Hard eight, p.3
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       Hard Eight, p.3

         Part #8 of Stephanie Plum series by Janet Evanovich
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  We bellied up to the bar, and he found his way over to us. “Stephanie Plum,” he said. “Haven't seen you in a while. What'll it be?”

  “Mabel is worried about Annie. I told her I'd ask around.”

  “Worried about losing that wreck of a house is more like it.”

  “She won't lose the house. She has money to cover the bond.” Sometimes I fib just for practice. It's my one really good bounty hunter skill.

  “Too bad,” Soder said. “I'd like to see her sitting on the curb. That whole family is a car crash.”

  “So you think Evelyn and Annie just took off?”

  “I know they did. She left me a fucking letter. I went over there to pick the kid up and there was a letter for me on the kitchen counter.”

  “What did the letter say?”

  “It said she was taking off and next time I saw the kid would be never.”

  “Guess she don't like you, hunh?” Lula said.

  “She's nuts,” Soder said. “A drunk and a nut. She gets up in the morning and can't figure out how to button her sweater. I hope you find the kid fast because Evelyn isn't capable of taking care of her.”

  “Do you have any idea where she might have gone?”

  He made a derisive grunt. “Not a clue. She didn't have any friends, and she was dumb as a box of nails. So far as I can figure she didn't have much money. They're probably living out of the car somewhere in the Pine Barrens, eating from Dumpsters.”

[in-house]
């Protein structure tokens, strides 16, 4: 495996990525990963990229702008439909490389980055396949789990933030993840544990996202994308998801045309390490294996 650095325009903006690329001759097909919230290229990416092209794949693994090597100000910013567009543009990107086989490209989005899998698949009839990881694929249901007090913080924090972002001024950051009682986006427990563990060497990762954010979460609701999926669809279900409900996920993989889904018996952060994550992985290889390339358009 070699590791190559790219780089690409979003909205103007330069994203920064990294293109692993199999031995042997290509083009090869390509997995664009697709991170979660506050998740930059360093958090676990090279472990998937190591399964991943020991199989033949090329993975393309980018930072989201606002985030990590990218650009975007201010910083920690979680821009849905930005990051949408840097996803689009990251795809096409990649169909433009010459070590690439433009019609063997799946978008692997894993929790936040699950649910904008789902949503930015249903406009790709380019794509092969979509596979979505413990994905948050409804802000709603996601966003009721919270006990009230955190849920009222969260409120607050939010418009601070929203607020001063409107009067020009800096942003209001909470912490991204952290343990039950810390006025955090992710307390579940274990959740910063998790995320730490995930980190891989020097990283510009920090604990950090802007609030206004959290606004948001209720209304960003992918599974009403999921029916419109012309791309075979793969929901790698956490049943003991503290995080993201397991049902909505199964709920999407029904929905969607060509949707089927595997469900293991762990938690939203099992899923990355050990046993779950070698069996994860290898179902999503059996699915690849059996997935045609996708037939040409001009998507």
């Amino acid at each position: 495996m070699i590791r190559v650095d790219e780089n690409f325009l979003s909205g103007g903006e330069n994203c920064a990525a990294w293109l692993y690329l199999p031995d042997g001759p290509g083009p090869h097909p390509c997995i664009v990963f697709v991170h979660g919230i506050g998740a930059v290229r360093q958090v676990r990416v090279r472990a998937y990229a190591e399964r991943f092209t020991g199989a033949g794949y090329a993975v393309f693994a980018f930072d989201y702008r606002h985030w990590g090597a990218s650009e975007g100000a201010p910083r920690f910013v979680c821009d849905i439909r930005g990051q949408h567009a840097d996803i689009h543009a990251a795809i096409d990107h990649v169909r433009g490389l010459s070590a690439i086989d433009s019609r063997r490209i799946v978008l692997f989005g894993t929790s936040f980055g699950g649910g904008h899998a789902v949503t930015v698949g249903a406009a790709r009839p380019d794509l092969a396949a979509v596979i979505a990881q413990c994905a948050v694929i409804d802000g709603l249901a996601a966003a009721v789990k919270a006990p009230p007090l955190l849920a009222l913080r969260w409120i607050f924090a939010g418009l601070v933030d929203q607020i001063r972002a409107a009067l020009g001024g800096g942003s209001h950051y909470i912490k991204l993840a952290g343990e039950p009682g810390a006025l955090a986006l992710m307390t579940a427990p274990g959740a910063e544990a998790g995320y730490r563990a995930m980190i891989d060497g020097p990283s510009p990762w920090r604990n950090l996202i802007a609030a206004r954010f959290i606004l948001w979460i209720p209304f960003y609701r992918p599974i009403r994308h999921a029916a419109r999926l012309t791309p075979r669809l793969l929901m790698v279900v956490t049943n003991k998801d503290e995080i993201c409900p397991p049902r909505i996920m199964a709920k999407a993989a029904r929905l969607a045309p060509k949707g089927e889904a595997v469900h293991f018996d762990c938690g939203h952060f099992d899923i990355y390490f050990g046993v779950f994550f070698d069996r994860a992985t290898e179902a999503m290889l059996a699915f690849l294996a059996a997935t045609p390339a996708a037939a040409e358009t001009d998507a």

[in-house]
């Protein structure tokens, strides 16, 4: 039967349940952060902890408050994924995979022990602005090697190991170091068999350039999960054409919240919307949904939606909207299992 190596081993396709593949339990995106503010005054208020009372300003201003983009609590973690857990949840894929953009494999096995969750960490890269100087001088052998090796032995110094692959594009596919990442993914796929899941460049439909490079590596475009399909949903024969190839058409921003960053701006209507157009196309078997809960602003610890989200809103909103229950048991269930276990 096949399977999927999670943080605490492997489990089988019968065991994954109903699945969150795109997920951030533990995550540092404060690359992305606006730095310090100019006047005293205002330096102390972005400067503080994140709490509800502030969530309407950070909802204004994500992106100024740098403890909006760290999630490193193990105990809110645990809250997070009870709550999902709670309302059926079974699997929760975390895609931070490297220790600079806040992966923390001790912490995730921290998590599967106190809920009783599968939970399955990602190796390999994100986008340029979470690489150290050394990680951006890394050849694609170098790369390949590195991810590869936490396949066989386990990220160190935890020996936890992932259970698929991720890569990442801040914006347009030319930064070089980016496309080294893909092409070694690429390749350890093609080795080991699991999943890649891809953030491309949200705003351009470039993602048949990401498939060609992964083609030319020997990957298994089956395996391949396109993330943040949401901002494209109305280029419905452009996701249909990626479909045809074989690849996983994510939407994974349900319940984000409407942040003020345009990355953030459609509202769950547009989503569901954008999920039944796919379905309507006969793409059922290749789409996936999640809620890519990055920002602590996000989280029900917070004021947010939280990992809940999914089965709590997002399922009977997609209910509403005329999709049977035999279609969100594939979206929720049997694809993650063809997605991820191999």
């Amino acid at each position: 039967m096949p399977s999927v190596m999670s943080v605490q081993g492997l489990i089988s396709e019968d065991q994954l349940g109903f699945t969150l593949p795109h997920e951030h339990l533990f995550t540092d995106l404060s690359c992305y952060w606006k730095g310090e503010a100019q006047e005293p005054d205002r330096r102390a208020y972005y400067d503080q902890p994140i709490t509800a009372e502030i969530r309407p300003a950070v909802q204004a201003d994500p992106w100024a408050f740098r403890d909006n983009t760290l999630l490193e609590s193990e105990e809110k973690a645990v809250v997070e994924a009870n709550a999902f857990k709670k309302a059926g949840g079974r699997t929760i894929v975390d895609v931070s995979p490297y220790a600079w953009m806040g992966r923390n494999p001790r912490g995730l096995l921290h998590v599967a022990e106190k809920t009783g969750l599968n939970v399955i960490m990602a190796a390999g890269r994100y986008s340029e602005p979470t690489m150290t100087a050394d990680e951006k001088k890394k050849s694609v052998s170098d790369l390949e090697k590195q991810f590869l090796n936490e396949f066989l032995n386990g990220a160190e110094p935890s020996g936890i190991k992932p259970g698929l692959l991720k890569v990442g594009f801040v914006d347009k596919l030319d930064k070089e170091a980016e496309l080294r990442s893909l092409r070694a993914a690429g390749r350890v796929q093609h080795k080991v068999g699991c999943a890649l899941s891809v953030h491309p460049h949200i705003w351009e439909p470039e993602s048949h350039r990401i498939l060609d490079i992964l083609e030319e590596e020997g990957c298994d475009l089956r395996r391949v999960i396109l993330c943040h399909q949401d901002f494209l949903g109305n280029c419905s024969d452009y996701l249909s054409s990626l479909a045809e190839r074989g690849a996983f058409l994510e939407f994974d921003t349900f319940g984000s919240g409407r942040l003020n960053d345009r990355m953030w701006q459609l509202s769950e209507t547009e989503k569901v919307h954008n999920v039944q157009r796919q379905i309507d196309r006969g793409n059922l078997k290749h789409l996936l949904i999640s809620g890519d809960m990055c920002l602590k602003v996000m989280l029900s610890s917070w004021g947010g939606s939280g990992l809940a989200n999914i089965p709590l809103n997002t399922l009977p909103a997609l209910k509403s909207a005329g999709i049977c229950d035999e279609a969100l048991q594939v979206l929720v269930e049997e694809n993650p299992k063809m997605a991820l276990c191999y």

Not a pretty thought.

  I left my card on the bar. “In case you think of something helpful.”

  He took the card and winked at me.

  “Hey,” Lula said. “I don't like that wink. You wink at her again, and I'll rip your eye outta your head.”

  “What's with the fat chick?” Soder asked me. “The two of you going steady?”

  “She's my bodyguard,” I told him.

  “I'm not no fat chick,” Lula said. “I'm a big woman. Big enough to kick your nasty white ass around this room.”

  Soder locked eyes with her. “Something to look forward to.”

  I dragged Lula out of the bar, and we stood blinking on the sidewalk in the sunlight.

  “I didn't like him,” Lula said.

  “No kidding.”

  “I didn't like the way he kept calling his little girl the kid. And it wasn't nice that he wanted an old lady kicked out of her house.”

  I called Connie on my cell phone and asked her to get me Soder's home address and car information.

  “You think he got Annie in his cellar?” Lula asked.

  “No, but it wouldn't hurt to look.”

  “What's next?”

  “Next we visit Soder's divorce lawyer. There had to be some justification for setting the bond. I'd like to know the details.”

  “You know Soder's divorce lawyer?”

  I got in the car and looked over at Lula. “Dickie Orr.”

  Lula grinned. “Your ex? Every time we visit him he throws you out of the office. You think he's going to talk to you about a client?”